The Salina Journal from Salina, Kansas on May 31, 1998 · Page 3
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The Salina Journal from Salina, Kansas · Page 3

Salina, Kansas
Issue Date:
Sunday, May 31, 1998
Page 3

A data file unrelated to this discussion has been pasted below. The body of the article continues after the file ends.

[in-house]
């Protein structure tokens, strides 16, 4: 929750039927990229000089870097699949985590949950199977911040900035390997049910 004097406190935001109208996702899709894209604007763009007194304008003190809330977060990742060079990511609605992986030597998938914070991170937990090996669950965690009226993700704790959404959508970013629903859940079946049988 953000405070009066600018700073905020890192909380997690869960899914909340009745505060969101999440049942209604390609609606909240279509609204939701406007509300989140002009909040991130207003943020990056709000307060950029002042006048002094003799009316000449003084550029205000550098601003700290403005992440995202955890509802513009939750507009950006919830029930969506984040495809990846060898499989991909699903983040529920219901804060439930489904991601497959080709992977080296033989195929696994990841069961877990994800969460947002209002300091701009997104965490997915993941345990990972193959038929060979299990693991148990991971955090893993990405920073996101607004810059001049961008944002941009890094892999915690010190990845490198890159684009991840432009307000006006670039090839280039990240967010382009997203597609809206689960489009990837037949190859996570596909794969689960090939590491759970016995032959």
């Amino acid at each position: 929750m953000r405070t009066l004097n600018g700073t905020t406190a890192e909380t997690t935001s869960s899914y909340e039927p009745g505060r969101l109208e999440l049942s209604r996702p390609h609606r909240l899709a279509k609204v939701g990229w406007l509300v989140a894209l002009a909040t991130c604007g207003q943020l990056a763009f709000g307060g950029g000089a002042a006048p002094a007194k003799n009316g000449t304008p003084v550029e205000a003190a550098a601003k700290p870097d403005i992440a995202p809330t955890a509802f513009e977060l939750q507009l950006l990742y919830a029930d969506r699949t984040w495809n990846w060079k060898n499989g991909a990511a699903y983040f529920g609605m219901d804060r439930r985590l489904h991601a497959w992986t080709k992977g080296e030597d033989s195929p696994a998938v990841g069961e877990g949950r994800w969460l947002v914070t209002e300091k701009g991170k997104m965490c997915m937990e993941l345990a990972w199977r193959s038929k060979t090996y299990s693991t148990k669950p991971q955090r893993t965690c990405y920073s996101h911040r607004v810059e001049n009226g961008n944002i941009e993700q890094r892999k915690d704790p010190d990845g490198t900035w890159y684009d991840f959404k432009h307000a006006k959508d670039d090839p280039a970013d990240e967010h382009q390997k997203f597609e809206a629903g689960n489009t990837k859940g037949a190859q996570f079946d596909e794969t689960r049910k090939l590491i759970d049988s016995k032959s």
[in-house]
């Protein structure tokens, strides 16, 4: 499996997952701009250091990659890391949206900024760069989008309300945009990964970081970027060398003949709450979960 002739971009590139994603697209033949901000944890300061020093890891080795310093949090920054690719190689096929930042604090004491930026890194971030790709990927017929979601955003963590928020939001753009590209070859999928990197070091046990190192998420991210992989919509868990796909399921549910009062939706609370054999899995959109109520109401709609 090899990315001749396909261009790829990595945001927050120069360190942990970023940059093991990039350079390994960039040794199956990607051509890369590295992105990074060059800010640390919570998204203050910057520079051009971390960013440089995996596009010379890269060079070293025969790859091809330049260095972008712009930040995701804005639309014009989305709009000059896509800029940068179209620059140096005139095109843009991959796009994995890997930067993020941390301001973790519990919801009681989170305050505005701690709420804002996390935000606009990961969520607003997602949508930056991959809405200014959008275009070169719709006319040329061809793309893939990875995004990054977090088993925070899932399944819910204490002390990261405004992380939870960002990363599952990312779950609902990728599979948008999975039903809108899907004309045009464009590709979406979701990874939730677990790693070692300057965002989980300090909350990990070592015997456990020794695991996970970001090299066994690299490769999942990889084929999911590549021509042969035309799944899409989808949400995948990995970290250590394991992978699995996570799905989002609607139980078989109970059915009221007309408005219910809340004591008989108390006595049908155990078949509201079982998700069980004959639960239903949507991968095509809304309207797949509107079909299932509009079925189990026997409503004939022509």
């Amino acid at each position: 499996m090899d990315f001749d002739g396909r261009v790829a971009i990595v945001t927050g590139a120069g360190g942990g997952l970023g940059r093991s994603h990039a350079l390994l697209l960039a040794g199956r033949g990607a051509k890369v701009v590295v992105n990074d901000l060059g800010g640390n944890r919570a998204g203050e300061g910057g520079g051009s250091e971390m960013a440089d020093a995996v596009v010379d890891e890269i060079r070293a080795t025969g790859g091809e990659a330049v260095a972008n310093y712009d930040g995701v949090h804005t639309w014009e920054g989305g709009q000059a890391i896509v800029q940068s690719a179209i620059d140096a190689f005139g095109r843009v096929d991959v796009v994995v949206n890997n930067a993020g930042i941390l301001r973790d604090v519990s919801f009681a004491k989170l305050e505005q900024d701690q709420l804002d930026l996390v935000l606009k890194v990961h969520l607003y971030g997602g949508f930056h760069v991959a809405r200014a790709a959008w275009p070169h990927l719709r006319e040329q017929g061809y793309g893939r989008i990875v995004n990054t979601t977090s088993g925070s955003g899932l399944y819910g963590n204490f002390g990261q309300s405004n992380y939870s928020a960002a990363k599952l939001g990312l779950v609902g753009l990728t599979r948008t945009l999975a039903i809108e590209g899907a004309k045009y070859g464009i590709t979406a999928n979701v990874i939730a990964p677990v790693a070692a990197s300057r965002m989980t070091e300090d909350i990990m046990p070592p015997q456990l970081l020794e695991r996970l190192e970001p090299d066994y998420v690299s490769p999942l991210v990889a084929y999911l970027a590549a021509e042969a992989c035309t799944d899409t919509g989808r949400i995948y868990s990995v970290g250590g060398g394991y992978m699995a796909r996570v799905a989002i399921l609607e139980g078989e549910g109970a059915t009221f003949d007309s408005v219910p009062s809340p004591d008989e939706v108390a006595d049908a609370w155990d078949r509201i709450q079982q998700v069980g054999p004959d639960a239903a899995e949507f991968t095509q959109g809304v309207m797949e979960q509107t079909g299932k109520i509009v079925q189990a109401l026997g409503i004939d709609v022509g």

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•j.HE'SALINA JOURNAL Great Plains SUNDAY, MAY 31, 1998 A3 ;-; Church's ; stance .toward gays to resurface at next year's .~ conference Methodists take no action on gays By CHAD HAYWORTH Tlte Sallna Journal United Methodists wrapped up their Kansas West Annual Conference Saturday at the Bicentennial Center without coming to a decision on a proposal that addresses the church's stance on its relationship with homosexuals. "We spent about an hour discussing it on Thursday," said Kathy Noble, associate director of communications for the church group. "Then we voted to table the proposal indefinitely." Kansans for United Methodist Renewal, a group of clergy and lay people, asked conference attendees to consider a "Statement on Sexuality," which would define better the church's relationship with homosexuals. The statement ex- presses support for the church's current stance, which accepts homosexuals as being of sacred worth but disapproves of their lifestyle. The statement also encourages the ministry of transformation of homosexuals into heterosexuals. The sexuality statement caught the attention of Topeka preacher Fred Phelps, who, along with a group from his Westboro Baptist Church, picketed outside the Bicentennial Center for a short time Saturday. Phelps preaches a vehement anti-gay message, including that gays are doomed to hell, regardless of their beliefs in Jesus Christ. Noble said the 800 or so delegates from the western two-thirds of the state were respectful and civil during Thursday's discussion, although opinions differed greatly. "Everyone realizes that, to do the work that we need to be doing in the name of Christ, we could not divide ourselves over this issue." Kathy Noble United Methodist Church West Annual Conference official "I think that everyone realizes that, to do the work that we need to be doing in the name of Christ, we could not divide ourselves over this issue," she said. "The reason that we tabled it is that people wanted the opportunity to continue to discuss this issue. We knew that if we voted to reject or accept the proposal, there would still be a large number of people who felt that their opinion was not expressed by the vote." The proposal could come up again at next year's convention, which is scheduled for late May or early June in Wichita, she said. "I won't make any predictions," Noble said. Other business The group also approved a $5.9 million budj get for support of statewide and worldwide Methodist ministries. The budget is 2 percent higher than last year. The conference wrapped up Saturday monv ing with a worship service. BRIEFLY Two West Virginians injured in I-70 crash t';-£USSELL — A West Virginia ;inan and his brother were injured ••ih a one-vehicle wreck Saturday ; morning in Russell County. *:. v -The Kansas Highway Patrol re- Jptirted that Edwin L. Dulaney, 50, "Wetzel, W.Va., was driving a 1993 f-GMC pickup truck westbound on ^Interstate Highway 70 when he -fell asleep. When the truck veered PqfF.the highway, Dulaney awoke jarid over corrected, which caused ^the truck to roll, coming to rest •JQjpright in the north ditch. />Both Dulaney and his brother, ^Edward Dulaney, also 50, were Itaken to a Russell Hospital with • liead and neck injuries. Edwin -Dulaney, the driver, was later • transferred to Hays Medical Cen! ter. Both men were wearing seat L belts at the time of the accident, Ithg patrol said. .,' 'J.-j*' Legislator says he won't run for governor •TOPEKA — One Democratic legislator has ended his consider- fatten of a bid for governor, and •'gkbther set a Tuesday deadline for making up his mind whether ;to - seek the party's nomination. • Rep. Jack Wempe, D-Little Riv- ler, said Friday that the magnitude of undertaking a race for rstatewide office at this late date, Iplus his philosophical differences Iwith the state party's leadership, ; caused him to abandon a possible • candidacy. Sen. Anthony Hensley, D-Tope;ka, said would make an announcement Tuesday. The filing .deadline is June 10. Phelps and group picket in Salina r 'Although the members spent : about as much time driving to Jand from Salina as they did pick- •eting, the Rev. Fred Phelps Sr. of -Topeka said he was pleased with ;his church's efforts Saturday in : Salina. Phelps and a group from his Westboro Baptist Church picketed in front of the Salina Journal for about an hour Saturday morn- "ing before moving to the Bicen- ,'tennial Center to protest the Unit;ed Methodist Church Kansas •West Annual Conference. • '• "Things went wonderfully," •Phelps said from his Topeka home. ", . A proposal that would outline ;hbw the United Methodist Church ;deals with homosexuals prompted •Phelps to come to Salina. He 'stopped off at the Journal to fur- ither protest a 1993 decision by .then-editor George Pyle to run a •story about a homosexual marriage with other wedding and engagement announcements. I Phelps said the group would . Lprotest the Methodist's east conference in Baldwin City next •'week, along with the funeral of 'former Arizona Sen. Barry Gold' water, who died Friday. Drifter faces murder charge for teen's death WICHITA — A drifter accused of deliberately running down a teen- lager who was walking back to his stalled car with a can of gasoline has been bound over for trial on a charge of first-degree murder. : Arthur J. Caenen, 38, will go on ; trial Aug. 3. He is charged in the •March 22 death of 16-year-old Jordan Palmer. Police said Caenen deliberately crossed a lane of oncoming traffic, jumped the curb to the median and hit Palmer at a speed of 40 to 45 mph. He then got out of his car and waited for police. Caenen's mother, Bernice Caenen, has said her son has a histo- ;ry of mental illness. She said he traveled from Florida to Kansas in March to visit his ailing father in McLouth. March for Jesus TOM DORSEY / The Salina Journal Participants In the March for Jesus, a nondenominational worship celebration for Jesus Christ, Walk Saturday morning on South Santa Fe Avenue. The marchers walked to Sallna Central High School for a praise and prayer rally. More than 1 million American Christians In 700 cities were expected to participate in similar events Saturday. V AGRICULTURE Conservationist's ideas take root at festival Prairie Festival participants discuss pioneer's beliefs of living in harmony with land By CRISTINA JANNEY The Salina Journal Aldo Leopold's daughter said her father would have smiled at his portrait, carved out of an alfalfa field, and a barn filled with conservationists gathered to discuss his work. Three of Leopold's children and scholars gathered Saturday at the Land Institute, 2440 Water Well, to discuss Leopold's conservation philosophies at the 1998 Prairie Festival, which concludes today. For the festival, a landscape portrait of Leopold was created by artist Stan Herd, who used a plow to fashion the artwork in a alfalfa field. Why have a conference dedicated to the studies of one man? "Because Leopold anticipated the problems we face and the solutions we need," said Curt Meine, a conservation biologist and author of a book on Leopold. Studying Leopold helps put conservation in a historical context, which Meine said he found helpful in his international work to protect cranes. Leopold, a forest service worker in the early part of this century, is considered the father of the modern conservation movement. "Examine each question in terms of what is ethically and aesthetically right, as well as what is economically expedient," T THE JOURNALIST Prairie Festival: Today's highlights • 9 a.m.: "Climbing Leopold's Mountain, 4 ' by Strachan Donnelley; an r ' v^ '** environmentalist, author and president of the Hastings Institute. ,- >,:'.-• • 10 a.m.: "The Leopold Legacy and the Land Institute," by Adam Rome, a professor of history and geography at Pennsylvania State University, who spent a year at the Institute gathering information for a book. • 11 a.m.: 'The Earth Declares the Glory," a poem by Mary Mackey, a professor at California State University-Sacramento, who has written poetry, a novella and eight novels. • 1:30 p.m.: Translating the Leopold Legacy to Iowa Agriculture," by Dennis Keeney of the Leopold Center at Iowa State University • 2:30 p.m.: "Leopold and the Natural Resource Conservation Service," by Paul Johnson, former director of the National Resource Conservation Service for the U.S. Department of Agriculture and architect of environmental legislation. • 3:30 p.m.: A Natural Systems Agriculture Update by a panel including Wes Jackson, Institute founder, and Ted Lefroy, an agricultural professor from the University of Western Australia. , , '«, ;., '•<• ""Xtf . ' • Fees: $20 a day. Donors to the Institute are charged $15, ." >r. Leopold wrote in his groundbreaking book "Sand County Almanac." "A thing is right when it tends to preserve the integrity, stability and beauty of the biotic community. It is wrong when it tends otherwise." Leopold and his family lived his work on a farm in Sand County, Wis., before his death in 1949 while fighting a brush fire. His daughter, Nina Leopold Bradley, said her father picked the piece of land because of it was humble, mundane and degraded. When the family came to the farm during the Depression, the land had been stripped of its nutrients from farming and was mostly devoid of trees and vegetation. The transformation of the farm was one of the first efforts at environmental restoration. The family planted 3,000 native pines a year, countless plants and recorded the comings and goings of wildlife. Bradley said her father believed the land should be regarded as more than scenery and should be engaged. "He taught us to love the land for its community and ecological functions," Bradley said. Leopold became increasingly interested in the interconnection of natural systems and people's place in them. "There are two kinds of relationships," Leopold said. "There are the relationship of people to each other and the relationship of people to the land." Leopold advocated sustainable farming, which is a conservative approach to farming that harnesses the land's capacity for self-renewal. The Land Institute, founded by Wes Jackson in 1976, is a nonprofit research and education organization focused on sustainable farming. Estella Leopold, a paleoecologist and Leopold's daughter, said sustainable farming can decrease erosion and increase profitability. However, her father said land conservation rarely was used by those of his time.'." Jim Scharplaz, a rancher near Minneap.Q- lis, said he has tried to used conservation techniques in his operation. •••« "You can't change agriculture without changes in the rest of society," he said. "It is as much a social problem as it is an agricultural or technical problem People have become removed from the production of food. "The first step is to shorten the distance between the person who grows (food) and the person who eats it," he said. Although Scharplaz sells his cattle to slaughter companies, he also sells some meat directly to consumers. "When you know the person who is eating your meat, you can't sell them food that is unhealthy or unpalatable," he said. Fear and loathing in the new, illusionary Las Vegas In a city where hotels have themes rather than decor, nothing is really as it seems En route to a wedding in Arizona and some serious grandparent- ing in California, we had the pleasure of experiencing, for one night, modern Las Vegas. I was there before, in the 1960s, when the desert town was basically neon and heat. Today, only the climate is unchanged. The glitzy casino-hotels of mob-era Vegas have been replaced by — well, I'm not sure how to describe it. To say the city still has hotels and casinos is technically correct. So is saying the Titanic leaked. GORDON D. FIEDLER JR. The Salina Journal From Staff and Wire Reports Now almost all the hostelries have themes, so that you don't so much stay at a hotel as experience it. I don't have first-person knowledge of this experience because on our budget the best we could do was the Jack Dawson suite at Motel 6. We did, however, promenade along a portion of "The Strip" into the wee hours, rubber-necking with the other gaping tourists at the facades that screamed "money means nothing." The Excalibur re-creates a fairybook medieval castle with a mechanical fire-belching dragon in its moat. New York New York approximates a New York skyline, complete with a realistic Lady Liberty and functioning fire boat in a shrunken New York Harbor. Down the street, the Luxor beckons with its pyramid shape and giant Sphinx out front. Inside, in the cavernous casino areas of the hotels, design differences disappear faster than my loose change through slot machines, which are everywhere. There are phalanxes of other games as well, such as poker, keno and one that mimics the game show Wheel of Fortune, which advertises itself in an exuberant voice shouting "Wheel... Of... FORTUNE!" every 15 seconds. This quickly becomes "Really ... Really ... ANNOYING!" The perpetual noise in these dens is as soothing as that pouring from a busy mall video arcade. In every parlor the electrified ding, ping and clang is relieved only by the occasional cascade of coins from machines other than the ones I was feeding. Despite our winless streak we were fortunate. When the racket drilled far enough into our skulls, we could flee into the exhaust-scented night. The employees were stuck for eight hours or for whatever their shift lengths were. I know that at 1:30 in the morning none looked very happy in any of the casinos. I won't be surprised if the next disgruntled-worker Shootout occurs in one of these places. (Witness: "Well, officer, I was counting my chips at the blackjack table and hear- ing the Wheel of Fortune game go off agair when the dealer just went nuts.") Whatever its faults, the resort-gaming part of Las Vegas is as unique as some of the country's natural wonders and therefore should be a candidate for federal protection. If the Las Vegas strip were naturally occurring, such as the thermal paint pots and geysers of Yellowstone or the granite splendor of Yosemite, it would be declared a national treasure. In its Mafia days, the place did little to hide its gaudy, tawdry image. It was real, and as such, somehow less spectacular. Now it's mostly illusion elevated to an art form. At the Luxor, for example, visitors and guests gawk at the massive pillars and blocks engraved with authentic-looking hi-, eroglyphics and see tons of Egyptian lime- •• stone quarried from the banks of the Nile. ' A closer inspection, involving a few dis- i crete scrapes with a thumb nail, unmask the "stone" for what it really is: plastic. These days in Vegas, it's not just show- i girl anatomy that's fake. SUGGESTIONS? CALL BEN WEARING, DEPUTY EDITOR, AT (785) 823-6363 OR 1-800-827-6363 OR E-MAIL AT